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Altig Orlovic Agencies with American Income Life

Phil’s Memo 5/30/2012

Success is going from failure to failure without loss in enthusiasm.             

  –Winston Churchill                                                                                                                                                             

It’s graduation week in many parts of the country. If they aren’t wearing the cap and gowns this week; it might be the next. All the chipper graduates walking across the stage, getting their 8 X 11½ piece of paper. An inspiring speaker stands up and gives them the rah-rah-rah and sends them on their way. That’s why an article entitled “The Most Honest Commencement Speech You’ll Never Hear,” caught my attention. Sounds more raw-raw than rah-rah, but maybe she’s onto something. The speaker is Lisa Bloom, an attorney, television commentator and author of books such as Think and her latest, Swagger.

She cited a new poll that gave young people a menu of jobs and asking them which was their first choice. #1. CEO of a major company like General Motors. #2. A Navy Seal. #3. A US Senator. #4. The President of a prestigious university like Harvard or Yale. #5. The personal assistant to a very famous singer or movie star. She had recently been having conversations with young people so she was apprehensive to see the results; they were worse than she had thought.

The top choice? With 43% percent of the people picking it? The personal assistant to a celebrity. This is usually a lower paying, tedious job involving getting coffee, picking up dry cleaning, and answering phones with little hope of advancement. 24% picked the University president. 14%, the senator, 10% a Navy Seal and 9% the CEO. And as she walked around asking new graduates what they wanted, an alarming number of them are saying, “I just want a job.”    Employment rates for young males in the United States is currently the same as Arab Spring countries: 18 to 25%.

The first thing we must do as a society, according to this commencement speaker, is each take responsibility for our role in this situation. She points out that this is the first group in American history to be less educated than their parents. We have not kept the cost of education affordable. As a result, most people are shouldering either demanding part-time or full-time jobs to try make it through college. They are also dropping out at a record pace, citing “the need to work and make money” as their top reason for giving up on that dream.  A television producer had just asked her to host a new reality TV show:  Jobless young men sleeping on their parent’s couches. She declined. “Very few people want to live this way,” she contested. “Do you know how many jobs are out there?” We have let standards slip. Today, you, the young person, are who is walking uphill to school both ways in the snow, according to this speaker.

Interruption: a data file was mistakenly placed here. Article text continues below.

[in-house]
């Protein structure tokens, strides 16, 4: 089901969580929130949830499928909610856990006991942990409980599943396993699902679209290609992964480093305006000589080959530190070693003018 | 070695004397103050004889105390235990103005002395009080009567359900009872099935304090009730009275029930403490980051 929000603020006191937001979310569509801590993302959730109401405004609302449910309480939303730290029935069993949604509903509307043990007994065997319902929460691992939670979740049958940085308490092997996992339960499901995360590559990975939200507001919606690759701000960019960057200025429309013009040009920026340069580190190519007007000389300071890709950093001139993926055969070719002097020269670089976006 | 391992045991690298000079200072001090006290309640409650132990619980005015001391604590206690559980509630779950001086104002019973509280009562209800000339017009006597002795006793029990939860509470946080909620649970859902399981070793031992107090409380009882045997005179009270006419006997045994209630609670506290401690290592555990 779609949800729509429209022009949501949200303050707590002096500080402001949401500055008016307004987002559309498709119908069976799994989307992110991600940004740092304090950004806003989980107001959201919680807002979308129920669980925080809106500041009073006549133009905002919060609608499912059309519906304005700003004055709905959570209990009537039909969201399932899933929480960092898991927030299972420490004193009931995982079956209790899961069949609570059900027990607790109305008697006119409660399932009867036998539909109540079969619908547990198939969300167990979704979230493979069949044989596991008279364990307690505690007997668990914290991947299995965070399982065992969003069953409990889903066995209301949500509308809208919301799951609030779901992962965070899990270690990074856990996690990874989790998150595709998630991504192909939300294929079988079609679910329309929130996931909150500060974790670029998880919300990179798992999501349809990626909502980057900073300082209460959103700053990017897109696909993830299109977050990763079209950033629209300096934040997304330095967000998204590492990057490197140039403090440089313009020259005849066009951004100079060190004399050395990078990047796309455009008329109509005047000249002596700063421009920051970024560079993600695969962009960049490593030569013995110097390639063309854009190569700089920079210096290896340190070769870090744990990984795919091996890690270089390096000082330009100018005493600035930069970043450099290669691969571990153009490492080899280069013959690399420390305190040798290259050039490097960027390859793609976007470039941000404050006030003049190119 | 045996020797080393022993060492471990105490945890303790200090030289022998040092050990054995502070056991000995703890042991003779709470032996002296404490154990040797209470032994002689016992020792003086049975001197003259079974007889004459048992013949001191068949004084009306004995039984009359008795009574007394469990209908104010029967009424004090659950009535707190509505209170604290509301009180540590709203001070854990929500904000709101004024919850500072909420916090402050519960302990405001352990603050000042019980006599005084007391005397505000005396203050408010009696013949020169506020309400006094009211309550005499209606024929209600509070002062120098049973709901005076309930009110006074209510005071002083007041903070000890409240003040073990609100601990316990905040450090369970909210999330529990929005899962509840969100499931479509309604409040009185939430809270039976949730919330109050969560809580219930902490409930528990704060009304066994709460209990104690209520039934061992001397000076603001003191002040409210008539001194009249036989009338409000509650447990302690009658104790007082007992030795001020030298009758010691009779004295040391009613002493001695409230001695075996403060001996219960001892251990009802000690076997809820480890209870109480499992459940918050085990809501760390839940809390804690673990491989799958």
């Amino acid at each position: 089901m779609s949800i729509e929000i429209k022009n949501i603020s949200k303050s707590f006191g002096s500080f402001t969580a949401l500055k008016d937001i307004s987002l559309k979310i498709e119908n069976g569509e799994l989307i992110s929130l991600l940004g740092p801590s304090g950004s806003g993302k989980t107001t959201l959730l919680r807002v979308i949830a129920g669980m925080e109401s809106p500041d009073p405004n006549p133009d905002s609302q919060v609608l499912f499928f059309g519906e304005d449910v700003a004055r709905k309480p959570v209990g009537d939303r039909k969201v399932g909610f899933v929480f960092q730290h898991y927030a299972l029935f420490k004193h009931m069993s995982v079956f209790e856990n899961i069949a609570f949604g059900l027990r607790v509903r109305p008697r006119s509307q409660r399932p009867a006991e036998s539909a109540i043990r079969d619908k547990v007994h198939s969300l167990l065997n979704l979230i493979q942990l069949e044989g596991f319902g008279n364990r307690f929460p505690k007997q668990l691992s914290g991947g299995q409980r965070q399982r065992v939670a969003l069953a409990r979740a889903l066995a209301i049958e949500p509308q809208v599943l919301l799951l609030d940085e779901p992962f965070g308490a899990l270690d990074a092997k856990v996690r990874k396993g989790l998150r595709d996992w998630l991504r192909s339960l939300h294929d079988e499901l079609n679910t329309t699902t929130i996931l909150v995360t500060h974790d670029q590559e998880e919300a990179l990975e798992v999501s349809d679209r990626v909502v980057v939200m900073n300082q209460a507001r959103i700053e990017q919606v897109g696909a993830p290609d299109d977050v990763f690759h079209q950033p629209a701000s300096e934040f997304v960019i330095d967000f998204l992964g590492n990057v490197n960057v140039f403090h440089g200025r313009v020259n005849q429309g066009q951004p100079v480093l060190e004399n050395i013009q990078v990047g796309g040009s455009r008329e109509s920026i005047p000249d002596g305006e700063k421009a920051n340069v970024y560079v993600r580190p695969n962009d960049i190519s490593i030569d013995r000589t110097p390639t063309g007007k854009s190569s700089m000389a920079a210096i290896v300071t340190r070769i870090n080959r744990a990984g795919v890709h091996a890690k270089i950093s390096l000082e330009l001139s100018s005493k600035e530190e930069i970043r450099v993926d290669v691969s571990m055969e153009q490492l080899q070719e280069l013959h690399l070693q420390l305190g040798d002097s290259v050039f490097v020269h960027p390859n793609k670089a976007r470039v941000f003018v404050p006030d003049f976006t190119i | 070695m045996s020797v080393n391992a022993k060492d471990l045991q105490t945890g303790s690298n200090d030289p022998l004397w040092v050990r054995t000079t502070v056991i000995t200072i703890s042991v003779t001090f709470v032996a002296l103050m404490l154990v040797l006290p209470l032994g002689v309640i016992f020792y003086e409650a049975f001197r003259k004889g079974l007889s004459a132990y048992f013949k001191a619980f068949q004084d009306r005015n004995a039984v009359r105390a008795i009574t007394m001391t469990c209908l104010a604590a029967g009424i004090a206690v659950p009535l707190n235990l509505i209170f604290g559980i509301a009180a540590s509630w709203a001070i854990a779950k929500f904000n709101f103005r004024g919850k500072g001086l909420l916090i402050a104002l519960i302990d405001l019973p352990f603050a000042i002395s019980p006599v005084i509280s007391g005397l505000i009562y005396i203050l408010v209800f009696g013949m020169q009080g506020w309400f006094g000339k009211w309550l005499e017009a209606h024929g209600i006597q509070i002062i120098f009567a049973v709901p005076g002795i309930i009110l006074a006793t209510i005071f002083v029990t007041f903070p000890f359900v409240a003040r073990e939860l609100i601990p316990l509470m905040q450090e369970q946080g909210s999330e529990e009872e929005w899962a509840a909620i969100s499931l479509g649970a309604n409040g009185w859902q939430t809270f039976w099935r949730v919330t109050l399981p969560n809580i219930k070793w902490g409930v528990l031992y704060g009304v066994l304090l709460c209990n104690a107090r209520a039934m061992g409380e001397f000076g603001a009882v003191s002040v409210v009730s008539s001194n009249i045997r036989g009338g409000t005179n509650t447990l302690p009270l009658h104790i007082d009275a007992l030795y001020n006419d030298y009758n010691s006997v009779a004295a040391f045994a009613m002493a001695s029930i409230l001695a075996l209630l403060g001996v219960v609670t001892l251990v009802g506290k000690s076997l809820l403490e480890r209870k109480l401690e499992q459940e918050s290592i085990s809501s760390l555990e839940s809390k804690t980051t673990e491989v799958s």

The speech was great.She’s right on many counts. The only problem I see is that she isn’t or can’t do anything about it. We can. How can we change a generation and point them the right direction? Let me jump in: 1. Offer them a family wage job where they can do something useful and meaningful.  2. Show them how to develop skills and instill proficiencies and abilities in their lives that they will use until the day they retire.  3.  Walk beside them until they are successful, and then check in regularly. What is successful? Get them to their third 15% bonus. Then you know that you’ve infused something valuable and important into their lives.  Make a difference in someone’s life this week.

We’ve been looking at “Yes” companies. And this week, we’re unpacking a crazy little coffee company named Starbucks. Starbucks is a “Yes” company. They get you to say “Yes” to a $4 cup of coffee, (many of you every stinking day!Why would you say “Yes” to a $4 cup of coffee when you can buy instant that makes about 80 cups for that same $4?